This past weekend was supposed to be my son’s college graduation. Sixteen years of schooling, of buildup, of expectations, tests and dreams, hard work and sacrifice, has all led up to this: a whole lot of not what we expected. Welcome to the 2020 graduation.
Instead of trying on a cap and gown, accepting a fake diploma and hugging friends goodbye, he gave a final Zoom presentation in isolation and closed the door on a senior year gone terribly wrong. This year there won’t be a celebratory dinner in a nice restaurant. This year it’s take out meals and social distancing. Congratulations.
It started with such promise. Campus visits and acceptance letters gave way to dorm life and cafeteria food. Always a good student, my son learned to budget his time in a way that allowed him to make the Dean’s List while still making friends at parties.
But everything came to a screeching halt over spring break. Students were told not to return to the dorms. Classes were moved online. Suddenly he had to cram everything into his car and make the treacherous drive across the country, avoiding hot spots where he could potentially breathe in a death sentence.
Everybody’s life has been upended in some way because of this pandemic. It almost feels selfish to mourn the loss of pomp and circumstance when other people are filing for unemployment and wondering where their next meal will come from. And sadly, that’s going to be the next problem he faces. This year’s graduates are staring down an unemployment rate not seen in the United States since the Great Depression. More than 20 million people are out of work. What good is that shiny new college degree when every company is scaling back, laying off, and completely changing the way they do business?
The irony is he didn’t want to attend graduation. After all the money I’d spent on his education, he didn’t want me to spend more to fly out and stay in a hotel, to watch him cross the stage for thirty seconds and receive a rolled up piece of paper.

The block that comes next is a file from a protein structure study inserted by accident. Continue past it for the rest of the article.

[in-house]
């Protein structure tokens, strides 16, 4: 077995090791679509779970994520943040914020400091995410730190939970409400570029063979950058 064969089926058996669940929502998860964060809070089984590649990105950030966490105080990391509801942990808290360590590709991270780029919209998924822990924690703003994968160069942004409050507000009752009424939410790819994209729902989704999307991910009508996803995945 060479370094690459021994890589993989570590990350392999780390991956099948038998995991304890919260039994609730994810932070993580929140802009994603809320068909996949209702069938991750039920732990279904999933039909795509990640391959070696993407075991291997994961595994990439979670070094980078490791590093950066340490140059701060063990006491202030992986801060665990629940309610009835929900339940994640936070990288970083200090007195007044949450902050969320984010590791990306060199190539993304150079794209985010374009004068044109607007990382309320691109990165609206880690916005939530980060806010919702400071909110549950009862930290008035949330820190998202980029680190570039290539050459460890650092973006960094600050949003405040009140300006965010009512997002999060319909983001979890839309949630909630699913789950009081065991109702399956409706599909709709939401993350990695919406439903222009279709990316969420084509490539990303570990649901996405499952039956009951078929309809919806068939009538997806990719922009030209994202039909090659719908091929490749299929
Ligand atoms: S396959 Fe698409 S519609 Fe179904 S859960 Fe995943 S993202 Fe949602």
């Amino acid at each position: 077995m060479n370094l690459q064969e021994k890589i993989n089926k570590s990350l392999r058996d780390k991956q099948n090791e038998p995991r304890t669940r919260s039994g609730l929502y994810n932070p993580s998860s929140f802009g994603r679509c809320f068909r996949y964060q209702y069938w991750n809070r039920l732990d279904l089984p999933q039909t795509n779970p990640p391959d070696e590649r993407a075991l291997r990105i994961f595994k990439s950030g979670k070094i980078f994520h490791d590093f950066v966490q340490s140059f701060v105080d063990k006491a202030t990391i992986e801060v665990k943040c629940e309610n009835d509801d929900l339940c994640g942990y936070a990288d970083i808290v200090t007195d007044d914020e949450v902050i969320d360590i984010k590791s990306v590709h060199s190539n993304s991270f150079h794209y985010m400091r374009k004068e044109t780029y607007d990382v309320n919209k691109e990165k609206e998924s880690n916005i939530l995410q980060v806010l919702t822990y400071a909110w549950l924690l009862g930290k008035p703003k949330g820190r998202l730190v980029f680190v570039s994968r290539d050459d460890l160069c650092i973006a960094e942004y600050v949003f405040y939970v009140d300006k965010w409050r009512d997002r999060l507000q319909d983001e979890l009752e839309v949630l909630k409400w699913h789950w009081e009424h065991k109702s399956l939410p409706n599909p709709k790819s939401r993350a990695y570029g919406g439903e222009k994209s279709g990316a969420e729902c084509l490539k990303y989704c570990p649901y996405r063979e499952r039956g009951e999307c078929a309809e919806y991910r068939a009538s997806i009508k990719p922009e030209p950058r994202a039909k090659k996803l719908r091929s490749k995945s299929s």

What he didn’t understand, is that was exactly the reason why I wanted to attend. I wanted to hear that familiar organ march, wanted to see the culmination of all that studying, all that expense of getting him to this point. I wanted closure. Instead, we have closed campus. And a potential ceremony in the fall. After everyone has moved on with life. Not exactly the same.
For some students, the lack of graduation has caused an existential crisis. Online school work and zoom classrooms are not what they signed up for. And if there’s no ceremony to mark the completion, how can this be the end? It’s like going to a funeral with a closed casket. Your brain can convince you that it isn’t really over if you didn’t see the body lying there.
And who’s to say graduation ceremonies aren’t a thing of the past? Even if we don’t face a second wave of infections in the fall, how long will it take for people to feel comfortable in a stadium full of strangers? Who wants to rub shoulders with someone who is coughing into their elbow? Allergies? Yeah right. In the age of COVID-19, everyone is considered dangerous until three weeks have passed without any sign of infection.
Graduation is a big milestone. It signals the end of school, the start of true adulthood. But for the class of 2020, this weekend will look a lot like every weekend has for the last two months. We’ll eat our takeout, and say congratulations, and wonder how long it will take to get back to normal. If we ever do.
Maybe 2020 will be the only class that has to miss out on graduation weekend. Maybe in five years, we’ll look back on this time and think it wasn’t too much to give up for what we got in return. But for today, I’m sad. I’m missing what could have been, and crossing my fingers for a better tomorrow. I know the class of 2020 is, too.